The trick to understanding NAs (missing values) in R

July 18, 2016
By

(This article was first published on Revolutions, and kindly contributed to R-bloggers)

Here's a little puzzle that might shed some light on some apparently confusing behaviour by missing values (NAs) in R:

What is NA^0 in R?

You can get the answer easily by typing at the R command line:

> NA^0
[1] 1

But the interesting question that arises is: why is it 1? Most people might expect that the answer would be NA, like most expressions that include NA. But here's the trick to understanding this outcome: think of NA not as a number, but as a placeholder for a number that exists, but whose value we don't know. 

Now think of all of the numbers that could replace NA in the expression NA^0. Any positive number to the power zero is 1. Same goes for any negative number. Even zero to the power zero is defined by mathematicians to be 1 (for reasons I'm not going to go into here). So that means whatever number you substitute for NA in the expression NA^0, the answer will be 1. And so that's the answer R gives.

There are a few other instances where using the indeterminate NA in an expression can lead to a specific non-NA result. Consider this example:

> NA || TRUE
[1] TRUE

Here. the NA is holding the place of a logical value1, so it could be representing only TRUE or FALSE. But whatever it represents, the answer will be the same:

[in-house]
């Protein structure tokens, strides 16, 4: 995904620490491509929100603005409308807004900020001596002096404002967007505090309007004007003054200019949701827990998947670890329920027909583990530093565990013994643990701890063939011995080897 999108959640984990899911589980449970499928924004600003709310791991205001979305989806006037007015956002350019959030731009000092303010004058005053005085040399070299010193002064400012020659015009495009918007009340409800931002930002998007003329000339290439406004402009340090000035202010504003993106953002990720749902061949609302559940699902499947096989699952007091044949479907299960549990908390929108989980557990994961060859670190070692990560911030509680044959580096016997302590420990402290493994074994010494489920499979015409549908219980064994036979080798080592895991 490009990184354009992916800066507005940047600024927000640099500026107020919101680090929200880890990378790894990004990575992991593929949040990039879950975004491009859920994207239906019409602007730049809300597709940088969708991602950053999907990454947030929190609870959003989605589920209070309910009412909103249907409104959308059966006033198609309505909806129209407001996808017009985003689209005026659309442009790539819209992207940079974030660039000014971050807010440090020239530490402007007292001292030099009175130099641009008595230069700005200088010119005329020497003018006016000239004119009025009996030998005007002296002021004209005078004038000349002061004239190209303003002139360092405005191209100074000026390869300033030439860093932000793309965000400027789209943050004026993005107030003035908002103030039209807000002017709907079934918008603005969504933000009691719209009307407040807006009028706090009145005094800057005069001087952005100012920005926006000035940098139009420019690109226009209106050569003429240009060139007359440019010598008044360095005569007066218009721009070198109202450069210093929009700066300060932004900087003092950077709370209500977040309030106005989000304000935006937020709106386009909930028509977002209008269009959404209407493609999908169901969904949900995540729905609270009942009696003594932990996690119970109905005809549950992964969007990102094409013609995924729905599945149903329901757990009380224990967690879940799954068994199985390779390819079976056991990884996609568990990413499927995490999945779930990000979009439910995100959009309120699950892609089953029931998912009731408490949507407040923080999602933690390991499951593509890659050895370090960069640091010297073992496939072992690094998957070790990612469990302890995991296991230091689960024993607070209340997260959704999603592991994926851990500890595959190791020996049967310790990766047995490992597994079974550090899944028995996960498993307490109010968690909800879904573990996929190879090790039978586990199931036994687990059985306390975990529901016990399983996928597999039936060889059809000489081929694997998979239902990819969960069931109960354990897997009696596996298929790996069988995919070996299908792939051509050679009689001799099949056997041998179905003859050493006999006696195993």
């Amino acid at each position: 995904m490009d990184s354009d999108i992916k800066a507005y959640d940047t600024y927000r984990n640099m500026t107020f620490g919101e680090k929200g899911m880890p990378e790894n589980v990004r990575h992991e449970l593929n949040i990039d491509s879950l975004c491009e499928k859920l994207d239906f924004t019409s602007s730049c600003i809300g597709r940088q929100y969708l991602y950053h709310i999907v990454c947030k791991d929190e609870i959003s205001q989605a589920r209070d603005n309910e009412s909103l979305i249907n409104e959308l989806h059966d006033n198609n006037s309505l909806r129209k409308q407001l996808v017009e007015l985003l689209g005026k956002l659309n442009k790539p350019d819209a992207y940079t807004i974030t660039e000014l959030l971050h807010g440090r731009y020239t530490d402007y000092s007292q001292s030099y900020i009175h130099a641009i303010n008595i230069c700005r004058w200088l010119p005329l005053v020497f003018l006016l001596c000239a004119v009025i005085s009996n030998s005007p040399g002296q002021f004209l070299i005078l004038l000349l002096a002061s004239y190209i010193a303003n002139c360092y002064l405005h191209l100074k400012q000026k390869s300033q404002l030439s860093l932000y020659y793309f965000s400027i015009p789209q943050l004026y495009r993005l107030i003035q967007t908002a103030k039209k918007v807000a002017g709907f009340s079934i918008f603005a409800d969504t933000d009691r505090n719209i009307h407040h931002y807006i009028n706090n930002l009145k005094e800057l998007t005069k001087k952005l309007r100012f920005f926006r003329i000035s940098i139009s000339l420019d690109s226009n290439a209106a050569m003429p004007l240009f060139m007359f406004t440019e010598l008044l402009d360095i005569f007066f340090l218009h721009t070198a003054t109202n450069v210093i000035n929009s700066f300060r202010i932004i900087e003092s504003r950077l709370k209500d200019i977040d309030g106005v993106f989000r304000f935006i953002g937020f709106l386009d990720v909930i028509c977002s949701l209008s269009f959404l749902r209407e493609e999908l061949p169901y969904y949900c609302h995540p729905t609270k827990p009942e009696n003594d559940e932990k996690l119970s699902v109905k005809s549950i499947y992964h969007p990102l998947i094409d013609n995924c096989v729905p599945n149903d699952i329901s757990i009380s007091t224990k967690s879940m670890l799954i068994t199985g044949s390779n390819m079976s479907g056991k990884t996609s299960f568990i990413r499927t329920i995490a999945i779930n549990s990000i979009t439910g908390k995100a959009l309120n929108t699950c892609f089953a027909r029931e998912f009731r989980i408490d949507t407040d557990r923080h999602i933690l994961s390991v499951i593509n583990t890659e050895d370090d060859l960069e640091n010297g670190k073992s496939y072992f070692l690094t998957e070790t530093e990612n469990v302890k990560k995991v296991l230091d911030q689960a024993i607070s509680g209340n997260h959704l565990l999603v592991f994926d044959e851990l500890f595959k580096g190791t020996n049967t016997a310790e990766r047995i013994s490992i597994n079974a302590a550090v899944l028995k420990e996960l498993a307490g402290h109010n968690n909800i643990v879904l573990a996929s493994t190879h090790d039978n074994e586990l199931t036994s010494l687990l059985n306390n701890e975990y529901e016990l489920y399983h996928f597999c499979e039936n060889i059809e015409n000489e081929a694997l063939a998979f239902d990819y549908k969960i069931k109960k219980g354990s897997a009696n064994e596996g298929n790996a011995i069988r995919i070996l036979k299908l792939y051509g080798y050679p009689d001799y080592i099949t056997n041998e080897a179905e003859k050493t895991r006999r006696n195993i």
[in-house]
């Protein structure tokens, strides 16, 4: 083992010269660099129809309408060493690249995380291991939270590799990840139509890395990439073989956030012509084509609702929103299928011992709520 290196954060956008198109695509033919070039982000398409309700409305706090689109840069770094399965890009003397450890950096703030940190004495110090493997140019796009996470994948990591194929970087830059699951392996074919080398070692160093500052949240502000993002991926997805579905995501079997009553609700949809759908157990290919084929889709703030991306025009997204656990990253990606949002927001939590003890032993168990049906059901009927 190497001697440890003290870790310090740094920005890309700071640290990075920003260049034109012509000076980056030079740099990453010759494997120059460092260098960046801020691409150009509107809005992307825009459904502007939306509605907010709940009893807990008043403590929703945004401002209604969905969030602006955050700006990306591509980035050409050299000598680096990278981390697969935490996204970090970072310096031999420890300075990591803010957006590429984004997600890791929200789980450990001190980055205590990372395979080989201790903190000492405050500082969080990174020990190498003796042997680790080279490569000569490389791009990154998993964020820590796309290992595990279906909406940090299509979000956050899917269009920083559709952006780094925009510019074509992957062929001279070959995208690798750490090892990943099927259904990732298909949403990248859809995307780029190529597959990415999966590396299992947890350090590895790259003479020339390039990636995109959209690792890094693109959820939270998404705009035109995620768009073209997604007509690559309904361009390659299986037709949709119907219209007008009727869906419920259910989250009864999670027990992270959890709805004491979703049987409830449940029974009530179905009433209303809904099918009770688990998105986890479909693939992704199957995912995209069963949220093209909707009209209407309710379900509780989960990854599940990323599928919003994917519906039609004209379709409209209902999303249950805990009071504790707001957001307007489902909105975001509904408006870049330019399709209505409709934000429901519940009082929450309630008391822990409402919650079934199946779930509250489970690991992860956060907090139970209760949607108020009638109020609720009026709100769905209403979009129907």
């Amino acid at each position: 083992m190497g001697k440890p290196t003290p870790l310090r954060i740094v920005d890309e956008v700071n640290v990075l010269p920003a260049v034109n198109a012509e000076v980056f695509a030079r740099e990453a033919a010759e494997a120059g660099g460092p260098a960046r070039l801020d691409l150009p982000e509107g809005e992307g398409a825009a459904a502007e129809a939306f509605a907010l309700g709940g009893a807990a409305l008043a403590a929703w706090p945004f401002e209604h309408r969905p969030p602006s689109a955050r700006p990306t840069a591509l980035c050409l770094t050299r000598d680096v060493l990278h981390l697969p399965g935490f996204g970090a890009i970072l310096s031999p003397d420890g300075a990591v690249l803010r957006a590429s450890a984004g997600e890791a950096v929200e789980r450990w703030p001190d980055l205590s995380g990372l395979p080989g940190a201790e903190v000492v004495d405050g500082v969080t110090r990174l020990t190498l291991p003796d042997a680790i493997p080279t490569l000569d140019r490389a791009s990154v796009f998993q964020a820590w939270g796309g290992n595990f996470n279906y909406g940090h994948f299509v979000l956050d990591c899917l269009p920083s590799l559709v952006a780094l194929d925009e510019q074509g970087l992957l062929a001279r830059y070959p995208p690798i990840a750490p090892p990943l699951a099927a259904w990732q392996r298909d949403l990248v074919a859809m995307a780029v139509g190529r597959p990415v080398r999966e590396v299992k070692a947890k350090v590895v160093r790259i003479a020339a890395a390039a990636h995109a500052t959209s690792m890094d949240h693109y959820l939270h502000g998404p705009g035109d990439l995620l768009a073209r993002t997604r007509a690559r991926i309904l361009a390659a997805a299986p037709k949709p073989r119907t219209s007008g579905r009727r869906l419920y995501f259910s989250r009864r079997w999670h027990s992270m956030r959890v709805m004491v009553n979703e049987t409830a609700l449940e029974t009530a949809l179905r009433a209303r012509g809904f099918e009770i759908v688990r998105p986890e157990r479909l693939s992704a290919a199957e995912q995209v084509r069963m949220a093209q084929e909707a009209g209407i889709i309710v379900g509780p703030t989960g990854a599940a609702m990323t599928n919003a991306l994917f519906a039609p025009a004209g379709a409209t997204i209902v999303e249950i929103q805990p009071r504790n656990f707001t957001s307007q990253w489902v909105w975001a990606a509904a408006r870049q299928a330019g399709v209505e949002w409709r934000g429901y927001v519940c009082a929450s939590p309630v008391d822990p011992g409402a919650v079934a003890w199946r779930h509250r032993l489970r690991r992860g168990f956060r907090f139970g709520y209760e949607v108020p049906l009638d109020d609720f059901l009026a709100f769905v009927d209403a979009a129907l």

> TRUE || TRUE
[1] TRUE
> FALSE || TRUE
[1] TRUE

By the same token, any(x) can return TRUE even if the logical vector includes NAs, as long as x includes at least one TRUE value. Similarly, NA && FALSE is always FALSE.

There are a few other examples as well (if you know some, share them in the comments). But always remember: if you're ever confused by the behaviour of NA in R, think about what values it might contain, and if changing them changes the outcome. That might explain what's going on. For more on how R handles NAs, see the R Language Definition.

1Footnote: I'm deliberately ignoring the storage mode of NA, which can come in logical, integer, double and character flavours. In all the examples above, it gets coerced to the type of the other elements in the expression.

 

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